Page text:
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Topics: Pythium (57%), Root rot (56%), Wilting (52%)

5 Citations

Cited by
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Open accessJournal ArticleDOI: 10.3389/FPLS.2019.01120
Zamir K. Punja1, Danielle Collyer1, Cameron Scott1, Samantha Lung1  +2 moreInstitutions (1)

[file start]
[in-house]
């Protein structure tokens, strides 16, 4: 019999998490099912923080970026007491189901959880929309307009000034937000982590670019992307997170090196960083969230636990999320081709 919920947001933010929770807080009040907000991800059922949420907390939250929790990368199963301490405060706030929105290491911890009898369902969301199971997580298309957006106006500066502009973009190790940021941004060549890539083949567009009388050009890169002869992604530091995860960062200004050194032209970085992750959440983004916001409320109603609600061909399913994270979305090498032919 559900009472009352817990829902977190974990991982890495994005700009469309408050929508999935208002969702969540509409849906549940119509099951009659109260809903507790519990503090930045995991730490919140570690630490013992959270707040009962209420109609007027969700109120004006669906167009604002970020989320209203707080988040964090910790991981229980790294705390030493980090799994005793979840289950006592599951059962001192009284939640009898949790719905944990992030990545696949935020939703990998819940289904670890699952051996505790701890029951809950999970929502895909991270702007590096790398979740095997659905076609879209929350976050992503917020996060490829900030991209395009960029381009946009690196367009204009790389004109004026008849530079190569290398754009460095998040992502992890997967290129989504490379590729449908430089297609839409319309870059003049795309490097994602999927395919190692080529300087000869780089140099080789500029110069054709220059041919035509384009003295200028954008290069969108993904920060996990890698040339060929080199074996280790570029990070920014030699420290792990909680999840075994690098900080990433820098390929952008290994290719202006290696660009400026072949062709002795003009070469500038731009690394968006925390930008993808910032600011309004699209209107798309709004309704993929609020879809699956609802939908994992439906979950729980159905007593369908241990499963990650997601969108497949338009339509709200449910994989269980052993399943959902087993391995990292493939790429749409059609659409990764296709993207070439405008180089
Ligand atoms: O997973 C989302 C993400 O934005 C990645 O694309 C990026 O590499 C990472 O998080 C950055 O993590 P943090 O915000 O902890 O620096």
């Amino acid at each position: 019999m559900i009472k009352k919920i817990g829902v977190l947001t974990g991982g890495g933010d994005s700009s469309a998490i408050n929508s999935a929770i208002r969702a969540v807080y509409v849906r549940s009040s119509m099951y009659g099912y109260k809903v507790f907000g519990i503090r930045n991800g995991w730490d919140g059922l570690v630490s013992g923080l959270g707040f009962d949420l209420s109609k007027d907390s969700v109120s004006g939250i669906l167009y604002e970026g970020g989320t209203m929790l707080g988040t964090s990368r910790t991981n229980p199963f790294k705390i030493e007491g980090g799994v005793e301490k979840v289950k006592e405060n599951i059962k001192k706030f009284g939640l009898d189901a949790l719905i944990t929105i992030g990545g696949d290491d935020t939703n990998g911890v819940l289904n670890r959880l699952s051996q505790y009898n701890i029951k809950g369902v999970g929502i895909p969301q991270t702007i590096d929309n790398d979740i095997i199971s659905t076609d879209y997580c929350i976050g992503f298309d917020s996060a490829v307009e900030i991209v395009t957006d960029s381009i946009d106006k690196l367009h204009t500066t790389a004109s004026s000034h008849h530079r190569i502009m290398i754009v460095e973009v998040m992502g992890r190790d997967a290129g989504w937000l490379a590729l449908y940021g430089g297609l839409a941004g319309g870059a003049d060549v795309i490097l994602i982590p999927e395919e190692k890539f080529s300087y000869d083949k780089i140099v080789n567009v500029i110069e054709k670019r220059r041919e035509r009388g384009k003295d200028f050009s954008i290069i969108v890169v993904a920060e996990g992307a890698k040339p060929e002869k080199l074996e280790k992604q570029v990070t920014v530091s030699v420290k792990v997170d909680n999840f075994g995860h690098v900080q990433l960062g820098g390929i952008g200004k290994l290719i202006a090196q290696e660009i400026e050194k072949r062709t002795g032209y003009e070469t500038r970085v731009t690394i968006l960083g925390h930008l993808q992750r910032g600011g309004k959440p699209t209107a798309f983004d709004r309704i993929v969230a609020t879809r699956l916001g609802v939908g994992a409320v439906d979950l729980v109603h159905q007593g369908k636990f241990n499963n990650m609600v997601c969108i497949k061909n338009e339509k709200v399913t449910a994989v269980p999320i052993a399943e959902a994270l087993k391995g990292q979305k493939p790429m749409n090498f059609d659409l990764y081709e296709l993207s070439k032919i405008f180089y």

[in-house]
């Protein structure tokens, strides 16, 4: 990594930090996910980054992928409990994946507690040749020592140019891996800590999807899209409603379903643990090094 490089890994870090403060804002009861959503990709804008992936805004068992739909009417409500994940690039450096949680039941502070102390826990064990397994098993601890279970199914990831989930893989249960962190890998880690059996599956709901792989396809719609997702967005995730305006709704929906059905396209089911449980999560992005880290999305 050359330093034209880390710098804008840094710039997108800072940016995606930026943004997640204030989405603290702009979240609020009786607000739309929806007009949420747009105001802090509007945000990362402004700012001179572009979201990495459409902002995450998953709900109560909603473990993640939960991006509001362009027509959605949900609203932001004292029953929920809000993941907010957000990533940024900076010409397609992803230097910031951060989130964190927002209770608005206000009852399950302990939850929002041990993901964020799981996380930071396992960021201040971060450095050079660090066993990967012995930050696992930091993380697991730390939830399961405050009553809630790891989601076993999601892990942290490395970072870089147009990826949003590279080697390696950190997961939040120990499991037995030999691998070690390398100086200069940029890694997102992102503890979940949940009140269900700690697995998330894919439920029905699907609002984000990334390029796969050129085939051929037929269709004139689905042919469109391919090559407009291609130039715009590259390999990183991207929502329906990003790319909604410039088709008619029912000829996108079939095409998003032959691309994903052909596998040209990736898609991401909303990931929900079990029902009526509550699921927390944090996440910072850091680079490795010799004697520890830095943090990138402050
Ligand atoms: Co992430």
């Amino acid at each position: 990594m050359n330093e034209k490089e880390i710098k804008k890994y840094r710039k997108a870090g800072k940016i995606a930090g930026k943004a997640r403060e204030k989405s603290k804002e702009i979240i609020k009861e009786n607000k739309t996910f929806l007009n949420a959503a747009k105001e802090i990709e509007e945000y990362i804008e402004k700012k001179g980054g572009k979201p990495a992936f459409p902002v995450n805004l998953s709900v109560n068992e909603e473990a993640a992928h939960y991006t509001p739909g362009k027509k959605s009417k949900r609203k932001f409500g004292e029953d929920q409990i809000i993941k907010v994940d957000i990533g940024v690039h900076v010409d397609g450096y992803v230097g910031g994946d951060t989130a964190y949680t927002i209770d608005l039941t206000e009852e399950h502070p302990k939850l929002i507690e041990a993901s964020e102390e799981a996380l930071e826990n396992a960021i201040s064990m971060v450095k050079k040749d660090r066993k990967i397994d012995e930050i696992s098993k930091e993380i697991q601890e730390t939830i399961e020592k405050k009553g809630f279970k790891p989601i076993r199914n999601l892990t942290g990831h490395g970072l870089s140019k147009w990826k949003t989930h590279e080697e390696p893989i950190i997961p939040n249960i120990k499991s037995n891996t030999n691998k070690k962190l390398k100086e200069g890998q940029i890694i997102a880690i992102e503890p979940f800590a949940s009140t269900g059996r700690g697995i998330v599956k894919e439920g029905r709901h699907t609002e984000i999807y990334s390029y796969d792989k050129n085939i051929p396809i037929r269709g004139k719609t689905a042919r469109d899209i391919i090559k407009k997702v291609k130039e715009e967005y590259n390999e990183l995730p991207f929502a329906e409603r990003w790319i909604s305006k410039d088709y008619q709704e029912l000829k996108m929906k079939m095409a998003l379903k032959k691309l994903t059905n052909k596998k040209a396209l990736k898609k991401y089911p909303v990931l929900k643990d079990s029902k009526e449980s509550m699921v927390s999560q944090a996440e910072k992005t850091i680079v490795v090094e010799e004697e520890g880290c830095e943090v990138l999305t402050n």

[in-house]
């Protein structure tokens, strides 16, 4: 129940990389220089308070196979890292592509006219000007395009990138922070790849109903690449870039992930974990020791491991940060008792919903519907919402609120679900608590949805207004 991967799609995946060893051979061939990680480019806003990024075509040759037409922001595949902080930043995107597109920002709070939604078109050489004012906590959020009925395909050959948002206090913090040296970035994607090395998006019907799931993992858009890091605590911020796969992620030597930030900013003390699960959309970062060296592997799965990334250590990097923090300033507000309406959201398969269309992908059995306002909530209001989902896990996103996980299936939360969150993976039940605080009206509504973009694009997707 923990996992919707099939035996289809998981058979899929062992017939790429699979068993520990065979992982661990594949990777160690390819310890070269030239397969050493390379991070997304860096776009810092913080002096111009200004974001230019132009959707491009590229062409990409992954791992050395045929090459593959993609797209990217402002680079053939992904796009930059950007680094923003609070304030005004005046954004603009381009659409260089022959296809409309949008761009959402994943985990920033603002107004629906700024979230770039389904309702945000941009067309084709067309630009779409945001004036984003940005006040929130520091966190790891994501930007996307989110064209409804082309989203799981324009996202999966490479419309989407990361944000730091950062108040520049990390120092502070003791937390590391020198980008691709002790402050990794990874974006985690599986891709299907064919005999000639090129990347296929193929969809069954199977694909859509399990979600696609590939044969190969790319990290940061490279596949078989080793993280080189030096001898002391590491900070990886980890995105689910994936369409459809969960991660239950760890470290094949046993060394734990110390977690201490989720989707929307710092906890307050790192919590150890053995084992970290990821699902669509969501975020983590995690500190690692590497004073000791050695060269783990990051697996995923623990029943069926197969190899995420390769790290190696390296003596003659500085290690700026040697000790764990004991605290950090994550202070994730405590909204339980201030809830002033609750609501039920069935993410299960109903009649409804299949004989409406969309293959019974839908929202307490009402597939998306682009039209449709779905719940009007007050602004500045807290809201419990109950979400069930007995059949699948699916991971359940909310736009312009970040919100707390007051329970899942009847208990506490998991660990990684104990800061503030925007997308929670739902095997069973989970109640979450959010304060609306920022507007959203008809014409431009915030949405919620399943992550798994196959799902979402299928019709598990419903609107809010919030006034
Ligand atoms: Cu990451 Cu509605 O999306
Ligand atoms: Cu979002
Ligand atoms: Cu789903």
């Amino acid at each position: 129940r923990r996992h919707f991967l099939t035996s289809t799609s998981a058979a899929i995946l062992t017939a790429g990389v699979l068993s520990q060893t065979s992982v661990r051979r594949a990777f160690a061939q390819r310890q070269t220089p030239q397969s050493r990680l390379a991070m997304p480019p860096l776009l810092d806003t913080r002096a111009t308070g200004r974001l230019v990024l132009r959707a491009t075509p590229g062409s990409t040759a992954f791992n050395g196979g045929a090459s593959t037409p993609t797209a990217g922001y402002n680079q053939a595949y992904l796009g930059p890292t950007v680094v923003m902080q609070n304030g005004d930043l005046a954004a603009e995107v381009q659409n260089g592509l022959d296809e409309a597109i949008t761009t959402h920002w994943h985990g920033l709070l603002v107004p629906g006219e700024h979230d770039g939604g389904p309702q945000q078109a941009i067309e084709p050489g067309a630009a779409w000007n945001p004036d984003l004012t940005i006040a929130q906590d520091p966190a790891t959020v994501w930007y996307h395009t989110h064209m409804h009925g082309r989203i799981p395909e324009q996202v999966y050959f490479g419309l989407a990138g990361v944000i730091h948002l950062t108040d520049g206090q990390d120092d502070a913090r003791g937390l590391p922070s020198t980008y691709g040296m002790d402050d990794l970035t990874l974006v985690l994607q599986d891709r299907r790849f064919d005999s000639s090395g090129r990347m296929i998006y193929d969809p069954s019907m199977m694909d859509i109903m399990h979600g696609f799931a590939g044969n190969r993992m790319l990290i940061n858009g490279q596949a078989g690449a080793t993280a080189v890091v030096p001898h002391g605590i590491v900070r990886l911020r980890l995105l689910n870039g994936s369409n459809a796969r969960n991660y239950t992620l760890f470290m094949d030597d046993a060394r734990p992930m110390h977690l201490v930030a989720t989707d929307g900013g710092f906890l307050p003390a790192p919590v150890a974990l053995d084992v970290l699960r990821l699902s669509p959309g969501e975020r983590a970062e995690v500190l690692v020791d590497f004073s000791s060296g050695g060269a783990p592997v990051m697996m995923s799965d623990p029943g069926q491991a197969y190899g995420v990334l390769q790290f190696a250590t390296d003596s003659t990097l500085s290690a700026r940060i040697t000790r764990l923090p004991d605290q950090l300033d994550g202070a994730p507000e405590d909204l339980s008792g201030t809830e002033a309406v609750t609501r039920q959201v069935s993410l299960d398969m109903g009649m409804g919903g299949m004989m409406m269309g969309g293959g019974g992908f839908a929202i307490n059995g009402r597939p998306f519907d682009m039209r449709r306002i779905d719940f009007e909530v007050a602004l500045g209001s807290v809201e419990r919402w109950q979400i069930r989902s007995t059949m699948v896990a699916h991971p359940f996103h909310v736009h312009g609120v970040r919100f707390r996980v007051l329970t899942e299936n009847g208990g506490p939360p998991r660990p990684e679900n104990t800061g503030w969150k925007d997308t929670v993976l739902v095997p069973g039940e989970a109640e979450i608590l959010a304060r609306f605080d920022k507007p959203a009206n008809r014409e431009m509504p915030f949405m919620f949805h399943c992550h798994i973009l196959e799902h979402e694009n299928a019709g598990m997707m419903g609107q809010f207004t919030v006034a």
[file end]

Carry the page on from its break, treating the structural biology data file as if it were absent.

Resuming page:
Abstract: Plant pathogens infecting marijuana (Cannabis sativa L.) plants reduce growth of the crop by affecting the roots, crown and foliage. In addition, fungi (molds) that colonize the inflorescences (buds) during development or after harvest, and which colonize internal tissues as endophytes, can reduce product quality. The pathogens and molds that affect C. sativa grown hydroponically indoors (in environmentally controlled growth rooms and greenhouses) and field-grown plants were studied over multiple years of sampling. A PCR-based assay using primers for the internal transcribed spacer region (ITS) of ribosomal DNA confirmed identity of the cultures. Root-infecting pathogens included Fusarium oxysporum, F. solani, F. brachygibbosum, Pythium dissotocum, P. myriotylum and P. aphanidermatum, which caused root browning, discoloration of the crown and pith tissues, stunting and yellowing of plants, and in some instances, plant death. On the foliage, powdery mildew, caused by Golovinomyces cichoracearum, was the major pathogen observed. On inflorescences, penicillium bud rot (caused by P. olsonii and P. copticola), botrytis bud rot (B. cinerea) and fusarium bud rot (F. solani, F. oxysporum) were present to varying extents. Endophytic fungi present in crown, stem and petiole tissues included soil-colonizing and cellulolytic fungi, such as species of Chaetomium, Trametes, Trichoderma, Penicillium and Fusarium. Analysis of air samples in indoor growing environments revealed that species of Penicillium, Cladosporium, Aspergillus, Fusarium, Beauvaria, and Trichoderma were present. The latter two species were the result of the application of biocontrol products for control of insects and diseases, respectively. Fungal communities present in unpasteurized coconut fibre (coco) growing medium are potential sources of mold contamination on cannabis plants. Swabs taken from greenhouse-grown and indoor buds pre- and post-harvest revealed the presence of Cladosporium and up to five species of Penicillium, as well as low levels of Alternaria species. Mechanical trimming of buds caused an increase in the frequency of Penicilllium species, presumably by providing entry points through wounds or spreading endophytes from pith tissues. Aerial distribution of pathogen inoculum and mold spores and dissemination through vegetative propagation, are important methods of spread, and entry through wound sites on roots, stems and bud tissues facilitates pathogen establishment on cannabis plants.